In the wild and wonderful land of tinkering there are constant surprises – here‘s a working 3D printer made from IKEA lack tables.
Just when you think you’ve seen it all, new and seriously cool new things surface. At All3DP, we’ve seen 3D printers made from used 80’s PCs tower cases, an industrial robot 3D printing… but this IKEA hack is really something special.
If you already heard the story and are just interested building an IKEA Lack table 3D printer, please jump here.
First, a working prototype of the 3D printer surfaced on the 3D Hubs forum just some weeks ago. It was made by 3D Hubs user Wayne from Northampton in the UK. Wayne used two old IKEA “Lack” tables (around $10 each, depending on which country you live in) as a case to add the 3D printer components.
In the first videos you could see the filament spool mounted under the first table, which helped to stabilize the movement of the DIY 3D printer. On the upper “platform” was the real 3D printer. Besides the obvious stepper motors, rods and build plate, Wayne used a E3D V6 volcano and titan extruder, MKS SBase controller and MKS TFT using Smoothieware.
Wayne stated that you’d “be surprised how sturdy this machine is and yet lightweight”. The build of the 3D printer is 340 mm x 310 mm x 300 mm – which is quite big. According to Wayne this was “just the beginning for a cheap large format printer”.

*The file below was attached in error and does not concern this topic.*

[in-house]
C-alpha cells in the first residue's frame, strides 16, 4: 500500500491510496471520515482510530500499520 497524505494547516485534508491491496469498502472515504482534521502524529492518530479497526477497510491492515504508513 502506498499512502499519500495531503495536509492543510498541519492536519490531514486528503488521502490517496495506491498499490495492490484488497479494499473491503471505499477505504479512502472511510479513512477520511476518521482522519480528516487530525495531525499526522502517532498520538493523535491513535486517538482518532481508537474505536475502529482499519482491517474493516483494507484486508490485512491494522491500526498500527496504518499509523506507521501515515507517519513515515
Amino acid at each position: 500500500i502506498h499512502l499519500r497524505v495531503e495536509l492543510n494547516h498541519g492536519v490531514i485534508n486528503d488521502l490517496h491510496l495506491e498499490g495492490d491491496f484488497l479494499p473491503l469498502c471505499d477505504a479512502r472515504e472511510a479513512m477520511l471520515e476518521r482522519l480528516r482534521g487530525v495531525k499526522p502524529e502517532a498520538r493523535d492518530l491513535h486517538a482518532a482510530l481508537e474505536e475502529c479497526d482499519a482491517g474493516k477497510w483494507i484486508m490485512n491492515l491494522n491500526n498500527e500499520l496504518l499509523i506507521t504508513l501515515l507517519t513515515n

Which brings us to the second iteration. The new model, now properly named “Printtable”, managed to 3D print a rough Marvin keychain (a symbol of the 3D printing movement) in under 4 minutes and a detail 0.1 resolution in 40 minutes using a volcano hot end with 0.6 nozzle.
In the last weeks, the “Printtable” (left) has significantly iterated. It now consists of a cube with an attached filament spool (but you can still put it on a Lack table, if you happen to have a spare.
If you think the price for this IKEA 3D printer is just $9.99 for the Lack table, you should consider twice. All in all, you’ll pay around $400 for the parts, then there’s the time you’ll spend on building the 3D printer. That’s not exactly cheap, but if you consider a Makerbot Replicator Z18 has roughly the same measurements (30 x 30.5 x 45.7 centimeters) and will set you back $6,500, it’s still a steal – and quite some fun to build.
Here’s the “shopping list” for the parts of the printer. If you know what you’re doing, you can replace the parts with cheaper ones.
Next, you need to download and 3D print some parts for your Printtable. If you don’t know someone who can help you out, you should take a look at 3D Hubs or consider having the parts printed by a professional 3D printing service (best price here).
If you’re an experienced builder, you should consider 10-30 hours until the printer’s up and running. And if you’ve built one, please send us some photos for publishing at All3DP!
License: The text of "3D Printer “Printtable” Made From IKEA LACK Tables" by All3DP is licensed under a Creative Commons Attribution 4.0 International License.
Subscribe to updates from All3DP
You are subscribed to updates from All3DP
You can’t subscribe to updates from All3DP. Learn more…